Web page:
More Radical Reads: 7 Reasons I Haven’t Used Assistive Devices and Why Those Reasons are Bullshit
It’s this kind of thinking that pressures disabled people to mimic able-bodied people, no matter how difficult or painful this mimicry makes our lives. There seems to be a prevailing notion that the best way to be disabled is to function with as little help as possible, which leaves it to our bodies to make up the difference. It causes us to second-guess ourselves about what we should or shouldn’t be able to do.
There have been days when I was able to shave standing in front of the bathroom mirror, using only the sink for support, and found myself guiltily wondering if I really needed to use my chair that day, since I could stand for a few minutes. There have been days when I was getting around especially well on my crutches and questioned whether I shouldn’t try using just one crutch, which would put me back in the position of struggling and working very hard to move.
The problem is that we are trained to think of a wheelchair as one of the worst things that can happen to a person. But a wheelchair isn’t a thing that happens to a person. It’s a tool, like any other, to be used by any person who sees it as a solution to a problem.
A friend of mine compares it to wearing glasses: a lot of us who wear them can, technically, see a little bit without them. But we can’t see very clearly, and straining to see well enough to navigate around can, over time, cause us pain. If we think about a wheelchair -– or any mobility aid -– as something a person might use in order to preserve strength or avoid pain, the narrative changes.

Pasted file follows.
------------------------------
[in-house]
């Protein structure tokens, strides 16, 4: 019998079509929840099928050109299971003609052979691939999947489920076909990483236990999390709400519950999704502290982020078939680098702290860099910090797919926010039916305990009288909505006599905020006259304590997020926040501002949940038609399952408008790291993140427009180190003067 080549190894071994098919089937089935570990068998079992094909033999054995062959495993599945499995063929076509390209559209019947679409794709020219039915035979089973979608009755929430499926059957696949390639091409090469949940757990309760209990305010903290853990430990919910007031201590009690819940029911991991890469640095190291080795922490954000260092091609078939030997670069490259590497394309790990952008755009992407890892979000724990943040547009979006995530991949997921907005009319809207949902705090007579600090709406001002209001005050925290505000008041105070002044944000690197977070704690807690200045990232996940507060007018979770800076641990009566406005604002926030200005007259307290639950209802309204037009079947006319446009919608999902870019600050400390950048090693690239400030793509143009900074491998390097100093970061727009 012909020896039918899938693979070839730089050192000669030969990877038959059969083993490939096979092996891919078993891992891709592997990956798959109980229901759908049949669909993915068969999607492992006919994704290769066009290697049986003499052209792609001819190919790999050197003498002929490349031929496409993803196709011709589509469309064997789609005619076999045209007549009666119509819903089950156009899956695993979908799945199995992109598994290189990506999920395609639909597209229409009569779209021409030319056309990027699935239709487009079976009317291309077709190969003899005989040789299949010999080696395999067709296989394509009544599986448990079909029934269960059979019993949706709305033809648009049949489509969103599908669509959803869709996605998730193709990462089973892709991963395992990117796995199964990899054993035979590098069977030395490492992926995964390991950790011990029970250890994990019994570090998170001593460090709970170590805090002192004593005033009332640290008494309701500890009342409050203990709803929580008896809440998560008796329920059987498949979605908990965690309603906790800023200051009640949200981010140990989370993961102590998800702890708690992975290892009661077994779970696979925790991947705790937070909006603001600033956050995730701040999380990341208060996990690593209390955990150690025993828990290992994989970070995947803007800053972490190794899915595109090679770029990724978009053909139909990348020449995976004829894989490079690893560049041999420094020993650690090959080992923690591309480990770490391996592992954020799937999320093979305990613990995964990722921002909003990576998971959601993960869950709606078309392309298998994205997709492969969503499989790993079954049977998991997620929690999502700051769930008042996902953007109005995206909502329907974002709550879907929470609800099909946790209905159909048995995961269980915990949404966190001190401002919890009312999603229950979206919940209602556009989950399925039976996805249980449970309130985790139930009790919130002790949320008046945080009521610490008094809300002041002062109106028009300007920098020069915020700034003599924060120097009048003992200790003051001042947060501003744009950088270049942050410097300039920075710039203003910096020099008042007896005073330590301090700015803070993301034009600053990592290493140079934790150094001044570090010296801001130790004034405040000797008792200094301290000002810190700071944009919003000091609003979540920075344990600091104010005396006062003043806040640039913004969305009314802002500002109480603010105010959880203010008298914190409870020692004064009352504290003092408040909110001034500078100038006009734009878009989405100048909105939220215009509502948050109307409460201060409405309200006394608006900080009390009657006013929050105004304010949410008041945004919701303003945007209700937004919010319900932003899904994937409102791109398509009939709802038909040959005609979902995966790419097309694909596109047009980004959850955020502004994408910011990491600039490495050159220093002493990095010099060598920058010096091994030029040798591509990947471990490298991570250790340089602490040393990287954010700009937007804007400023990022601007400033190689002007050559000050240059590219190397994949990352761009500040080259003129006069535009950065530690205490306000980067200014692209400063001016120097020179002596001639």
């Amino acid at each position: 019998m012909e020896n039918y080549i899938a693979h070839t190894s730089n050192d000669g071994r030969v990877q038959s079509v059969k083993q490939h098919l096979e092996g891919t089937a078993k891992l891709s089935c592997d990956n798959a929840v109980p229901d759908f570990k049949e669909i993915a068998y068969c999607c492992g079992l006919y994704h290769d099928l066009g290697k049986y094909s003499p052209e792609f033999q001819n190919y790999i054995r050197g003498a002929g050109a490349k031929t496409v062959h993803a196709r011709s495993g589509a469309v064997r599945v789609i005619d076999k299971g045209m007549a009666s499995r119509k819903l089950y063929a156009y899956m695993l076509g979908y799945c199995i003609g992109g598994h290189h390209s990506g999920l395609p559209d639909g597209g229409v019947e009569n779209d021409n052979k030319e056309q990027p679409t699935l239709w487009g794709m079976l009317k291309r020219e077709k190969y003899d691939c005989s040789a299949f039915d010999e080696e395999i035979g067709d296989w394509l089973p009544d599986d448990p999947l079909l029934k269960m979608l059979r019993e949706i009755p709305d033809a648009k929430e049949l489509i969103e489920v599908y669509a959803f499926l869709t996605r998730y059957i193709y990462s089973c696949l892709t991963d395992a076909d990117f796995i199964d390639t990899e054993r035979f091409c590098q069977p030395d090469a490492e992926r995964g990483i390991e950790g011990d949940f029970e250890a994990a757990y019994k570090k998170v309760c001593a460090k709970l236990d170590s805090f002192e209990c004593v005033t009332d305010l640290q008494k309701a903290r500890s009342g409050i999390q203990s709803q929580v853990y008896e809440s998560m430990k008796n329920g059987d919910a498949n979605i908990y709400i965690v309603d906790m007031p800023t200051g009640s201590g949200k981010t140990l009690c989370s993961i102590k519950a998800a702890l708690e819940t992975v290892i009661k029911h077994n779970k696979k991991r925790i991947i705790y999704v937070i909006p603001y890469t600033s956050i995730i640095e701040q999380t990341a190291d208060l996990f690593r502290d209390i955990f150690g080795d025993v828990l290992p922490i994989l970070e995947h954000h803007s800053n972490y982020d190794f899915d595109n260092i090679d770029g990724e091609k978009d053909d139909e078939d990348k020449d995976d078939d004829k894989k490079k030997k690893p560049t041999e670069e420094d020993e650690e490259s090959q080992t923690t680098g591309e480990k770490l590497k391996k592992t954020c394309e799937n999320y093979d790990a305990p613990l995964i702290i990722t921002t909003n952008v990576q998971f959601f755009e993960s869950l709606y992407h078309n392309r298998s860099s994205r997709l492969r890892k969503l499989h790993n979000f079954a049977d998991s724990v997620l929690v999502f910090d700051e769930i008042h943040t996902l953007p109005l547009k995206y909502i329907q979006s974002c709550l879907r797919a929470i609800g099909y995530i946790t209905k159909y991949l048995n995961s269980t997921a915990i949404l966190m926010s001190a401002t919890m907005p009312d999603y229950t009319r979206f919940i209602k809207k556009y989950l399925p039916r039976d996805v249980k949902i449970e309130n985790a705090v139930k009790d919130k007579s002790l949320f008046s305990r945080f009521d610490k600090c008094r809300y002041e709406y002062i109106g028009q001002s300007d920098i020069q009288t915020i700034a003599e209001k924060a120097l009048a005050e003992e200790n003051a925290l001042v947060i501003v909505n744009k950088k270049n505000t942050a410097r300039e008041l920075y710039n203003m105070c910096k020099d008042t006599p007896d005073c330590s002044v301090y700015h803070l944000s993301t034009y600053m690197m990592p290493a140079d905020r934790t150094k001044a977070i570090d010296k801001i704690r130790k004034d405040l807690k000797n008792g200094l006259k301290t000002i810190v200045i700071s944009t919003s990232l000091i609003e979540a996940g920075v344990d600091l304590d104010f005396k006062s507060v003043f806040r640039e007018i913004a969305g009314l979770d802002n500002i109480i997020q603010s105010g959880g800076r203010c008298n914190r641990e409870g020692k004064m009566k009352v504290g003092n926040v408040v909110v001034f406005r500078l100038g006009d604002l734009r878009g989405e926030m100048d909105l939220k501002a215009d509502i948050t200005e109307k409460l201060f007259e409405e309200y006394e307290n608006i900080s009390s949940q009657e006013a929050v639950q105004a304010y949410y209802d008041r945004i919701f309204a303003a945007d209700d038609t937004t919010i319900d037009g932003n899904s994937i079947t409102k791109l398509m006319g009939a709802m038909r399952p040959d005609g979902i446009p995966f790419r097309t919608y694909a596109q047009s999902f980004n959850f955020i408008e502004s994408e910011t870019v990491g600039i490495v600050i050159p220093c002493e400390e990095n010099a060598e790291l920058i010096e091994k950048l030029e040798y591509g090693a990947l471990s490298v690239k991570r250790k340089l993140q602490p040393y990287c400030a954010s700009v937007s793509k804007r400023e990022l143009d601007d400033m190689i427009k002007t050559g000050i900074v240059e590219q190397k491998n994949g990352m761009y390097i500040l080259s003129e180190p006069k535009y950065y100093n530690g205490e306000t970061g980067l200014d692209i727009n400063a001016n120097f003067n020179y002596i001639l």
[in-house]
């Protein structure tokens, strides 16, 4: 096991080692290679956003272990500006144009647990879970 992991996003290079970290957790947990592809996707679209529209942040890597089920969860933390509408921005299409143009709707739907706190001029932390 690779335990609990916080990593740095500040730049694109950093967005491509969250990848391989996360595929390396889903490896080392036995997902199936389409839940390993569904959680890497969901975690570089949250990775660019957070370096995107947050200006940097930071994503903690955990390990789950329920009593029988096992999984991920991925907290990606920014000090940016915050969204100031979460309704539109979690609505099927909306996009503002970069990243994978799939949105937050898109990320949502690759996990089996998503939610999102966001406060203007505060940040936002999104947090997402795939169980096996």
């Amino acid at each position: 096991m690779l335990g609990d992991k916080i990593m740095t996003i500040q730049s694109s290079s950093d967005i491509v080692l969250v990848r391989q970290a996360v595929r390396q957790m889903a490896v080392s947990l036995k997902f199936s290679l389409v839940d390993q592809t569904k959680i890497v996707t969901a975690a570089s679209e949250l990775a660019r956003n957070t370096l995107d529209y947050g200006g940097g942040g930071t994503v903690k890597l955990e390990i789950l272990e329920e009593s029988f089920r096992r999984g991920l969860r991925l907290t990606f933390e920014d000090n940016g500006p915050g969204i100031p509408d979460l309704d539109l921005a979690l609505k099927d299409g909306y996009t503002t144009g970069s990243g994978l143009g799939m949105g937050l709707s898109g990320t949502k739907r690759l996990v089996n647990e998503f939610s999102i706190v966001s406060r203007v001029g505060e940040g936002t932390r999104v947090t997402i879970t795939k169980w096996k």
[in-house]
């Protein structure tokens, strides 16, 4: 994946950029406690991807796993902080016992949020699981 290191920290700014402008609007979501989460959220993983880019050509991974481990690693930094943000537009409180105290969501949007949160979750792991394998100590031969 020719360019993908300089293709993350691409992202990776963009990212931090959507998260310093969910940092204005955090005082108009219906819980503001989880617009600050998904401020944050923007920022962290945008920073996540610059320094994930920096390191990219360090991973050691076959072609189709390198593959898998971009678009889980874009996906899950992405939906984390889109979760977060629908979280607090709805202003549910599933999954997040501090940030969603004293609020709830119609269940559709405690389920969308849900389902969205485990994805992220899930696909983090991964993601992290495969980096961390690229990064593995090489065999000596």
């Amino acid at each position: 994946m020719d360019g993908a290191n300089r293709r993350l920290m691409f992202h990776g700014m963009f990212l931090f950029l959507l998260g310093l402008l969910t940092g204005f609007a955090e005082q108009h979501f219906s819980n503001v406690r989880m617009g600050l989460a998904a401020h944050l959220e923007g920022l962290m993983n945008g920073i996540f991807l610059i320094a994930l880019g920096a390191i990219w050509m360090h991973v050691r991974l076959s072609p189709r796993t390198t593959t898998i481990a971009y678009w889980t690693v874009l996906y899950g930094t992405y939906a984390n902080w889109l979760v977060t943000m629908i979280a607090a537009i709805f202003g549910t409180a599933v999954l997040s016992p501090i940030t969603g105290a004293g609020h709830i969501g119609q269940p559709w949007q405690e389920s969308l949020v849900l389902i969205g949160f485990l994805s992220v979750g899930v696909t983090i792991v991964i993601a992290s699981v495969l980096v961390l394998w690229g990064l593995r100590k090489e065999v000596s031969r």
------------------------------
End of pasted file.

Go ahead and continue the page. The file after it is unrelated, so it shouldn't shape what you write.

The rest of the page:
For some disabled people, the most important thing actually is to get around as much as possible without assistance, and that is absolutely their choice. But we as disabled people should have just as much freedom to choose to make it easier to go out and do more in the world if that is what’s most important to us instead. I could do a bare minimum of tasks without my chair, on a good day, with lots of breaks to rest. Or I could be out around the people I love, taking part in the activities that are meaningful to me, using my chair.
The next time you see a person using a wheelchair stand up, or transfer into another seat, or fold their chair and lift it into a vehicle, instead of assuming that the person never needed the chair in the first place, consider that maybe their mobility is fluid and they can’t be sure, even though they’re able to walk now, that they’ll be able to walk for the whole day. Maybe their mobility is limited and they can walk short distances but need to sit down and rest in between, and since they can’t guarantee the availability of a seat everywhere they’re going, they have to bring their own. Maybe they are physically able to walk but it causes them so much pain that more than a few steps would be unbearable.
The important thing isn’t why the person needs to use the chair; in fact, that’s nobody’s business but their own. The important thing is that we all stop thinking of a wheelchair as a last resort for people who have no other way of getting around, and start understanding it as a tool that can be used to help all kinds of people live the fullest and freest life possible. And that’s a good thing.
[Featured Image: A person sits in a wheelchair on the sand at the beach. They have long brown hair and are wearing a white t-shirt. Their arms are spread wide as they make peace signs with both hands. Their back is to the viewer as they take in the magnificence of the blue sky and the teal waves.]